When parties divorce, and one of the parties keeps the marital home, the other party typically signs a quitclaim deed. The quitclaim deed is a transfer of the property without a closing. The quitclaim deed signed pursuant to divorce contemplates that there is consideration for the signing party’s relinquishment of interest in the home. That consideration may be a cash buyout, or it may be traded for another asset such as retirement funds. Or, the signing party may have an inchoate interest in the home, which is the situation when the signing party did not contribute to the equity in the home but nominally has a legal interest in the residence because of being married to the equity owner.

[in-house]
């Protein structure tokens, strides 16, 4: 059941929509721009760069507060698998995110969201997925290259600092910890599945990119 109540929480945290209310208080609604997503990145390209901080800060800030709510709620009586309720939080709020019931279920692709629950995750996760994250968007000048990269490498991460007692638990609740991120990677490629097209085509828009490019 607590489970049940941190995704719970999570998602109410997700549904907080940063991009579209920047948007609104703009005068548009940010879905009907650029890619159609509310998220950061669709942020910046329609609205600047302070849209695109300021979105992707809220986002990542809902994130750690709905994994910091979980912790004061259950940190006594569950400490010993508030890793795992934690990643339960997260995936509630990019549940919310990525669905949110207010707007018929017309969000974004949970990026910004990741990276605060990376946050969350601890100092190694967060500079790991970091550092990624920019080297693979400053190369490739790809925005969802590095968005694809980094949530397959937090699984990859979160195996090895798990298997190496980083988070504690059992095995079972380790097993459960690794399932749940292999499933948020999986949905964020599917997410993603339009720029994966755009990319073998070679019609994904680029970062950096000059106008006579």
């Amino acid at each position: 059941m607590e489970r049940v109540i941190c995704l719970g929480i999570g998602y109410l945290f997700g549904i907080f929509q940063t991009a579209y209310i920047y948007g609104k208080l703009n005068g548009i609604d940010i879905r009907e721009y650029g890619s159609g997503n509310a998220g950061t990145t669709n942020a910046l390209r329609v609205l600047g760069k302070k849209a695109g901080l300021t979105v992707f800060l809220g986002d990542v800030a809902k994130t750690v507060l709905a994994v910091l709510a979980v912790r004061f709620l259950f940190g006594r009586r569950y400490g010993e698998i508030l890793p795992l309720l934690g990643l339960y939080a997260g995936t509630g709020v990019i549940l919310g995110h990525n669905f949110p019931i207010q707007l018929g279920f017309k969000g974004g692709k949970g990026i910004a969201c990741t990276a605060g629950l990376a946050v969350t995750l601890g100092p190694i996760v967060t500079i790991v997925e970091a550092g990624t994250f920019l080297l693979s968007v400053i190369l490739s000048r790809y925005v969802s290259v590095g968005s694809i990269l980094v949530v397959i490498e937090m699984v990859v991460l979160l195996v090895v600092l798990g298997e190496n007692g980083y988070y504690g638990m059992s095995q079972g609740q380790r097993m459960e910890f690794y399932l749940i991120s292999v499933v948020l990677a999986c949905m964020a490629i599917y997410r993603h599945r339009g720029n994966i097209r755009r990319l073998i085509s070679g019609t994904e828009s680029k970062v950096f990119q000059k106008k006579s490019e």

Whatever the case, the Summary Real Estate Disposition Judgment (SREDJ) is a document signed by the court, not one of the parties. The SREDJ encapsulates the provisions of the divorce decree that involve the real estate, without all the other provisions (including personal matters) so that it can be filed with the county recorder and provide clear title. The SREDJ is an alternative to the quitclaim deed that is especially helpful if, for whatever reason, the relinquishing party cannot or will not sign the quitclaim deed.